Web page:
Guest Author - Kelli Deister
Trust is such a difficult issue for survivors of abuse. They are constantly told to trust those around them. There are the doctors they must trust to tend to their injuries. There are the therapists to trust with their secrets. There are the family members and friends that they trust to see the invisible signs and signals. Lastly, there is also the issue of trusting themselves.
Trust is a sacred part of a child's being. It is not something that is freely or slightly given to another. Trust is something that is held delicately in the palms of a child's hands, so to speak, when they offer sacrificially to another. It is in essence an expression of a willingness to further build upon an existing relationship. It is also a means of allowing the other person an open door to one's heart and those fragile emotions held within. Trust is something that a child gives to those in their support system. Therefore, once a person gives their trust to another, the damage of shattering that trust within the child's soul is equivalent to the physical damage from a hurricane.
This is why, when an abuser wreaks his havoc upon the soul and spirit of his victim, the damages are incomprehensible. There are the high winds of cruelty, which rip through the heart of the victim, yanking out any evidence of security or stability. There are the floods of fear that eventually drown the victim and cause paralysis of the soul. Lastly, there are the after effects, which those that assist the victim must tend to. They must rebuild the heart within the child.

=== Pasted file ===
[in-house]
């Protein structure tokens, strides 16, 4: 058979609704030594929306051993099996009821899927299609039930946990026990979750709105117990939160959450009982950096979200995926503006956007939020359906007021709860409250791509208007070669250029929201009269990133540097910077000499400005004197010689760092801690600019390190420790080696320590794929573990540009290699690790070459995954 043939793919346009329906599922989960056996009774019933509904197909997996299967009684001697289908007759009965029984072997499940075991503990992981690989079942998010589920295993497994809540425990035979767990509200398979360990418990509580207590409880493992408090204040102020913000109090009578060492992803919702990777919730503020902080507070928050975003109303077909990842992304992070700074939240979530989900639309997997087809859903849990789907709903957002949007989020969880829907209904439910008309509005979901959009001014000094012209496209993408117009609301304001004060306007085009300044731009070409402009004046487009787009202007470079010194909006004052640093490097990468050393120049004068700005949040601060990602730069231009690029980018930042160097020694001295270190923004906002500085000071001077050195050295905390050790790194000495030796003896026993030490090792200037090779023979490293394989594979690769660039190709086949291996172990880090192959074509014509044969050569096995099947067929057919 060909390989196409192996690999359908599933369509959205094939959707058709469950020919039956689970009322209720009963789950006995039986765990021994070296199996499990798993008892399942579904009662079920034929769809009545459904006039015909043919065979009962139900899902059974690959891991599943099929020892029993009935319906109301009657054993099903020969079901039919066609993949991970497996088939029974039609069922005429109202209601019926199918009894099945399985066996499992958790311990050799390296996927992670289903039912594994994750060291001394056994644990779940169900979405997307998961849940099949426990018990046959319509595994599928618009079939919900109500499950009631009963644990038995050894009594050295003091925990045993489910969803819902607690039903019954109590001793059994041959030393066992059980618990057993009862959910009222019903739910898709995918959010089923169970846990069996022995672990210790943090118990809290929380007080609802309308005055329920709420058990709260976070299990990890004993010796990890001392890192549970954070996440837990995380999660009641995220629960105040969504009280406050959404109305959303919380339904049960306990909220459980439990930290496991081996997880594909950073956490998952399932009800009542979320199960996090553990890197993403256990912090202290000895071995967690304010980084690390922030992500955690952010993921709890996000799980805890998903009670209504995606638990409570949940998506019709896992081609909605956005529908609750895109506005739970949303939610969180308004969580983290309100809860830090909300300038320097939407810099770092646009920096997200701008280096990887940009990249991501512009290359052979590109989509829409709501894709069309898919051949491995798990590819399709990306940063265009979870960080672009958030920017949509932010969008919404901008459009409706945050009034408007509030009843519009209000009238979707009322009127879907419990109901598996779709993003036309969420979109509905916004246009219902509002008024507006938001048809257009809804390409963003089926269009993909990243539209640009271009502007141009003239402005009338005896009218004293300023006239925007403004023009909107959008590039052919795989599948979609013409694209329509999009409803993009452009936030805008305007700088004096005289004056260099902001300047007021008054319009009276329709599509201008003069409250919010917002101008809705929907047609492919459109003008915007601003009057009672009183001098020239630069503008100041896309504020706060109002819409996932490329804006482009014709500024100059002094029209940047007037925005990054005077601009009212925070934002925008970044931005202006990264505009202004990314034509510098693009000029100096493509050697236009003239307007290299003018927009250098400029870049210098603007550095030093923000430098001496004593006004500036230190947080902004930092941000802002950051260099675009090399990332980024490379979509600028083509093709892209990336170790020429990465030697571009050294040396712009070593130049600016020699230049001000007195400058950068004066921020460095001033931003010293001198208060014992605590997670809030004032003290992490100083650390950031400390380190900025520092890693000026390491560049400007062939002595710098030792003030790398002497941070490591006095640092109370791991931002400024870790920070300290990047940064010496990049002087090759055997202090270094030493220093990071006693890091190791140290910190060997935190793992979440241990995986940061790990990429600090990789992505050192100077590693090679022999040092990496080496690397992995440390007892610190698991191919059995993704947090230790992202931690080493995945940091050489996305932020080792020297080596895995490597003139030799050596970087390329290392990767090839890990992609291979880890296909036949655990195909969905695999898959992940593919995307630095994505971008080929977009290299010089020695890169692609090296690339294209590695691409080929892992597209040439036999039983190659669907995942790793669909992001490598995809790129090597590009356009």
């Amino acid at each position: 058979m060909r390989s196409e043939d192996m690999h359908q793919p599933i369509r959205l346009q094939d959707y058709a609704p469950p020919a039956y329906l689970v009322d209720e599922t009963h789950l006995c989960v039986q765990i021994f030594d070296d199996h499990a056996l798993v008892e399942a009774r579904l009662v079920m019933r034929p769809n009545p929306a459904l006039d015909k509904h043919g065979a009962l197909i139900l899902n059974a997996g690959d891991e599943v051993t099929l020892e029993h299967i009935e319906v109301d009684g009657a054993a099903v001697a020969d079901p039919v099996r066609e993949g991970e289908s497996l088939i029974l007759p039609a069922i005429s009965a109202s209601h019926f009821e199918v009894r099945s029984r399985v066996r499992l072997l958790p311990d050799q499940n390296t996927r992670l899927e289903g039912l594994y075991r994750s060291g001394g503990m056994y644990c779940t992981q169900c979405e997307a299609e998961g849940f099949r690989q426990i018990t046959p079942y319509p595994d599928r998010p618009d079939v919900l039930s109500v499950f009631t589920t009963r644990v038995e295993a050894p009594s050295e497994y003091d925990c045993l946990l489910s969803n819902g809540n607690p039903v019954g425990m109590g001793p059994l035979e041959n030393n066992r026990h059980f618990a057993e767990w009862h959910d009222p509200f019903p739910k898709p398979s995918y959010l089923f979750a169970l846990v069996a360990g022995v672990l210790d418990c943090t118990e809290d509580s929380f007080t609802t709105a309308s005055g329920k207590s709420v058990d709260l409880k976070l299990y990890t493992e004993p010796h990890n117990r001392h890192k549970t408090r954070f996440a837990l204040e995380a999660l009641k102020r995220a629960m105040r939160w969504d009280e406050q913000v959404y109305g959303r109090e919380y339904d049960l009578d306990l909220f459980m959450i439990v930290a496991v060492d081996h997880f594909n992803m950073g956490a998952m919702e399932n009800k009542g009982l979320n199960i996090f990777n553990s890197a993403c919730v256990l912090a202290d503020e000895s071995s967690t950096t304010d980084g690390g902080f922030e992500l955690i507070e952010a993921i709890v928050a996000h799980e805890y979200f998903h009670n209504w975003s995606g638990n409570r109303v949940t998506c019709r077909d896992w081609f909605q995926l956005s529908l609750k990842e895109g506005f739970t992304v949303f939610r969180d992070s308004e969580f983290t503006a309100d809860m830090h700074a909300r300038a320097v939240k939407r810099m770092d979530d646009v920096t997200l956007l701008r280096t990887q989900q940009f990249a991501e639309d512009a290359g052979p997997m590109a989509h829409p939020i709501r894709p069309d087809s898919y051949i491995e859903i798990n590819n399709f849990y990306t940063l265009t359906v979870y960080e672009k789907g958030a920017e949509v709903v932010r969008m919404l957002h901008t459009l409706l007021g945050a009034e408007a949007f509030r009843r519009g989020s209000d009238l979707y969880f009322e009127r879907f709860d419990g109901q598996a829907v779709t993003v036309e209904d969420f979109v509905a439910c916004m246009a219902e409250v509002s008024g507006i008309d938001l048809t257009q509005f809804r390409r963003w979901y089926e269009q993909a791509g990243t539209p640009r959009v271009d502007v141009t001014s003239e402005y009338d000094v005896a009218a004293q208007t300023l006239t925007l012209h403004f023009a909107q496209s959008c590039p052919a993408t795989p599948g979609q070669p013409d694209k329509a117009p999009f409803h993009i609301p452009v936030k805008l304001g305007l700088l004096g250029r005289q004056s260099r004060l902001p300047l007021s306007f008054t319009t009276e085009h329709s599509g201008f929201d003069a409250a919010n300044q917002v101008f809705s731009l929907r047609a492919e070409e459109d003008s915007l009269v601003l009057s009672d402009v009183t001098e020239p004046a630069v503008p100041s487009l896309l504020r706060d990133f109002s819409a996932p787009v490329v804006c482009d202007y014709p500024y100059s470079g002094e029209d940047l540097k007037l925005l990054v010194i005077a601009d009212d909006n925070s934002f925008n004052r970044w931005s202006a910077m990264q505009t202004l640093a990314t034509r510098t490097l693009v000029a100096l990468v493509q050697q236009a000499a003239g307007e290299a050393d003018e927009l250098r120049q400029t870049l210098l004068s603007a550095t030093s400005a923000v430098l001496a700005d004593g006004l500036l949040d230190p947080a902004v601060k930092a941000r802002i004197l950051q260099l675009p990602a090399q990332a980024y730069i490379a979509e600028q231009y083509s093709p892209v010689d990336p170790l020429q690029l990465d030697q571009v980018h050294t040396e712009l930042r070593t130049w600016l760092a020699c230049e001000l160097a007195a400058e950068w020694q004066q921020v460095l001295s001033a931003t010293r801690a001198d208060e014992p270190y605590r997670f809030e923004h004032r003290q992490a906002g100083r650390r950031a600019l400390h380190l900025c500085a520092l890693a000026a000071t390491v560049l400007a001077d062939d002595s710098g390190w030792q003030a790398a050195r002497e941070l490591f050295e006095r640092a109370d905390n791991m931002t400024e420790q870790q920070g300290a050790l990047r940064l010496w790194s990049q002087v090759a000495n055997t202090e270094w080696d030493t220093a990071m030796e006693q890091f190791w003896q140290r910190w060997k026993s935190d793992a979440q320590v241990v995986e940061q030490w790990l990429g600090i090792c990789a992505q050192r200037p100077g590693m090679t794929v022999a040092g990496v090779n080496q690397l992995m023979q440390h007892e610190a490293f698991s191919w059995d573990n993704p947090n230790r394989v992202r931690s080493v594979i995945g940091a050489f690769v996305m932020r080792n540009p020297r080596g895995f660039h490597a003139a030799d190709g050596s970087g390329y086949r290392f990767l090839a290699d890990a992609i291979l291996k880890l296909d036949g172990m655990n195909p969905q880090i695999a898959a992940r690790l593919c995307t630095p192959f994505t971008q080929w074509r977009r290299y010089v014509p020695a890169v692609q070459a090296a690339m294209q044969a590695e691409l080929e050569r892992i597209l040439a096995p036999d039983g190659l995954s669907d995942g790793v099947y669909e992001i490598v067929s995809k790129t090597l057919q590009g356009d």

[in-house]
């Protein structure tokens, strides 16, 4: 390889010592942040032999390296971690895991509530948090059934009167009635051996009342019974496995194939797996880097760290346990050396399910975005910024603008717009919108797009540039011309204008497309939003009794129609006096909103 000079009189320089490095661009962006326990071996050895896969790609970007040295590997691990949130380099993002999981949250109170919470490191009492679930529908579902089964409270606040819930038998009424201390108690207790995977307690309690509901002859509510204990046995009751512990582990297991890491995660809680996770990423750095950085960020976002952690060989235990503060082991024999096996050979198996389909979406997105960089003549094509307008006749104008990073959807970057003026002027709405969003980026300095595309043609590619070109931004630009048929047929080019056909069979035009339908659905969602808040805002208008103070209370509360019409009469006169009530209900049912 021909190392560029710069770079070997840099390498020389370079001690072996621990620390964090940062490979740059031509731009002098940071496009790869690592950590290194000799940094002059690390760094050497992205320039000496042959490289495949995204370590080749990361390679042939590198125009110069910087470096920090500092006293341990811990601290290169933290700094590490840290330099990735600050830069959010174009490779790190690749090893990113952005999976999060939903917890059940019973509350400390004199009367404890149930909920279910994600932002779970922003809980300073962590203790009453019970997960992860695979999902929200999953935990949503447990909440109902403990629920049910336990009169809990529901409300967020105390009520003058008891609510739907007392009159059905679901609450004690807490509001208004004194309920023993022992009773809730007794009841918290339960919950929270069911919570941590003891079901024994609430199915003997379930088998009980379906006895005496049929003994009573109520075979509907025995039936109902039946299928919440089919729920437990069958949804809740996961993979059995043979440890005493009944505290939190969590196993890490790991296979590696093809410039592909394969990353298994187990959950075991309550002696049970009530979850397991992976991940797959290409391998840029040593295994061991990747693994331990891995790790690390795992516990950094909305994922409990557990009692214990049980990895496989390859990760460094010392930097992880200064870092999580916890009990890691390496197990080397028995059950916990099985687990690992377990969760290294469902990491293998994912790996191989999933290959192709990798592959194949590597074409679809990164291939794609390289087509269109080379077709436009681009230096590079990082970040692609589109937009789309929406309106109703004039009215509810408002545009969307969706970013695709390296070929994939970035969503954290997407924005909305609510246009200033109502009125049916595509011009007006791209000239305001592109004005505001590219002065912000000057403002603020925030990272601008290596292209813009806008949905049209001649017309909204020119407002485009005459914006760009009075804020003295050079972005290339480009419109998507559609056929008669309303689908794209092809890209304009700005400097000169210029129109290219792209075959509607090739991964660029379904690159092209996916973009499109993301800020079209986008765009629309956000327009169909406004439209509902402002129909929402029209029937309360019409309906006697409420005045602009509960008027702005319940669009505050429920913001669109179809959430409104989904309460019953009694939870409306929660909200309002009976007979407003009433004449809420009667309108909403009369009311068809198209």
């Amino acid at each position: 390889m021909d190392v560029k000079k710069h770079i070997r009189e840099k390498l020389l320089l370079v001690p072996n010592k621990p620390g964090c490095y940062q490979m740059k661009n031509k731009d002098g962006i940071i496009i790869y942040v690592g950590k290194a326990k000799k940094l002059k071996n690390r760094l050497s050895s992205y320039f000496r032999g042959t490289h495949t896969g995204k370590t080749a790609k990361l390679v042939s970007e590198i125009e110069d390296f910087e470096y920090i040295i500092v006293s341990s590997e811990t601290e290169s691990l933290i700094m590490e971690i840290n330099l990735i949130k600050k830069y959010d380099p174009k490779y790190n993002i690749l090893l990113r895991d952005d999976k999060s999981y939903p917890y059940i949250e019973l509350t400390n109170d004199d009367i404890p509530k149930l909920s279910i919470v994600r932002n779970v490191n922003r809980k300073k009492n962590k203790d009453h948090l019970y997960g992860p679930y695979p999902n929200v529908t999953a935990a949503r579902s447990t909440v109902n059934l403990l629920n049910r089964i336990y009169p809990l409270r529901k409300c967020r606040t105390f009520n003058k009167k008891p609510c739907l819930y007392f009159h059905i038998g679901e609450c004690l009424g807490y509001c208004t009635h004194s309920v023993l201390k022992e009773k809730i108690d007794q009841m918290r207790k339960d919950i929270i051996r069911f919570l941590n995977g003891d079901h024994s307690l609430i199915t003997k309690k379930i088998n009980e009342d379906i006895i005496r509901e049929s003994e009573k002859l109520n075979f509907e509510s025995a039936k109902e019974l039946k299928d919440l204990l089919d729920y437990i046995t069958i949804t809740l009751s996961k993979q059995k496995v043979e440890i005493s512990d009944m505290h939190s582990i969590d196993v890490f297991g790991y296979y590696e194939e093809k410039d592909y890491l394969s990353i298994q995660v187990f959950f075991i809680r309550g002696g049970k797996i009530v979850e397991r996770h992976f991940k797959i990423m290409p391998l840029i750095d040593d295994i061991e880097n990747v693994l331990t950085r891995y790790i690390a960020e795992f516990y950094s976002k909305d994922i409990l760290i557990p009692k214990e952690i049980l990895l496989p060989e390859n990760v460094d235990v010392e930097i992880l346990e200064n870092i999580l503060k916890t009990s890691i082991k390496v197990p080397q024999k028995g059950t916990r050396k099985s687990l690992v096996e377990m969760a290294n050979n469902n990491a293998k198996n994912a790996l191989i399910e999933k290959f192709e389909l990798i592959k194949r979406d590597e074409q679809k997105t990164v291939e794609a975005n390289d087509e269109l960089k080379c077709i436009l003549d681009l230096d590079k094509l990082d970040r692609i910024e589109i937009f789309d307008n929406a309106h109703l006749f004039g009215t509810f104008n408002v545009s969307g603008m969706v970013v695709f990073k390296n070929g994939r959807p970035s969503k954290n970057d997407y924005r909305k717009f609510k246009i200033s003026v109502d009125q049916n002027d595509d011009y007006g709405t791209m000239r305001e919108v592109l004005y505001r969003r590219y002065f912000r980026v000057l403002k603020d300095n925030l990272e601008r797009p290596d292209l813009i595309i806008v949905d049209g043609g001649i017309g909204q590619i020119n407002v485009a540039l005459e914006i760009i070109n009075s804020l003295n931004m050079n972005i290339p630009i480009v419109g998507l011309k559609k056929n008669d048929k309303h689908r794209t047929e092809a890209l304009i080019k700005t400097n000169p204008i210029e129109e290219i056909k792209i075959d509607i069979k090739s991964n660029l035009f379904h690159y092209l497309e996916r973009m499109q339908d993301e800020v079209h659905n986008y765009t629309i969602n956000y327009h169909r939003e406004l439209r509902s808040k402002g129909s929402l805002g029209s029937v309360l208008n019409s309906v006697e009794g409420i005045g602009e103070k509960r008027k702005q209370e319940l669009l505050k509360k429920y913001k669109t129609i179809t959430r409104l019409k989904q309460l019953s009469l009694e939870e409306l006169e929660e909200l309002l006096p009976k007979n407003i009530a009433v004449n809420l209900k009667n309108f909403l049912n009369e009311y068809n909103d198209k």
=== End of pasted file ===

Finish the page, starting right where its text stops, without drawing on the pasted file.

Trust is not something that is given away loosely. Trust is sacred. It is to be cherished and honored. Therefore, when a child victim of abuse has given you their trust, take that gift and treat it with the highest regard. Do nothing that will cause that trust to shatter while in your care. Treat it with gentleness, for it truly is fragile and vulnerable. Treat it as something that is sacred, for it genuinely is.